"This book intends to correct the somewhat blurred image of Ernst Haas’s color photography which, due to its extraordinary vibrancy, was much in demand by the illustrated press of its time. Haas’s color work, published in the most influential magazines and various books in Europe and America, earned him worldwide fame, but at the same time has often been derided by critics and curators as too easily accessible and not sufficiently “serious.” As a result, his reputation has suffered in comparison with a younger generation of color photographers, notably Eggleston, Shore and Meyerowitz.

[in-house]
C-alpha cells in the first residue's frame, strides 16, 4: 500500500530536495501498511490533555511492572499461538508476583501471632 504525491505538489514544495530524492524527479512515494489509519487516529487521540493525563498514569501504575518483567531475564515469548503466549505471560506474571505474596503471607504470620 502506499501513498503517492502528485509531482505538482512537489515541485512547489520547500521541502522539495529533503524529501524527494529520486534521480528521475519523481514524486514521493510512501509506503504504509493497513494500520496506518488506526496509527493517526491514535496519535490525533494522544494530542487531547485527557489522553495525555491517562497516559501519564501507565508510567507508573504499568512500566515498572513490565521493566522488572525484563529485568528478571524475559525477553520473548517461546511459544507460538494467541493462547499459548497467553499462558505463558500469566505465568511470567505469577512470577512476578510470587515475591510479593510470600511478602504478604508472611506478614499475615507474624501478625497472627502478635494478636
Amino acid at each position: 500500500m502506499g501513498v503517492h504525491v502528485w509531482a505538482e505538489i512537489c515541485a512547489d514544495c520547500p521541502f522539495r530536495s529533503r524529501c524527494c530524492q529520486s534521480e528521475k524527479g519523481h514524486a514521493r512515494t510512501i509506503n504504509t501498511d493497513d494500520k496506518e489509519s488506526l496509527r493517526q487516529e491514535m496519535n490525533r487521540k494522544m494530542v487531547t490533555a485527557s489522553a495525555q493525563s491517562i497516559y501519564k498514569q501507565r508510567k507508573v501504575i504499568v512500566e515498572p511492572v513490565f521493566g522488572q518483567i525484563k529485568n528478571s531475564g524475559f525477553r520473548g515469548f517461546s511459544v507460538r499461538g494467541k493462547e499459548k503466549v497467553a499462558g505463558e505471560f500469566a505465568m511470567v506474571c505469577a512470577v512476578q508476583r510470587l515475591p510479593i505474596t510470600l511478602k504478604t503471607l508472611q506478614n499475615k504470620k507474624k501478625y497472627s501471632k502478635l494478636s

However, such criticism usually overlooks the astonishing sensibility of Haas’s personal work in color, which constantly but almost invisibly accompanied his commissioned photography and was far more radical and ambiguous. Haas never printed these pictures in his lifetime, let alone exhibit them. With their striking inventiveness and complexity, they firmly stand their ground in the face of the work of Haas’s fellow photographers."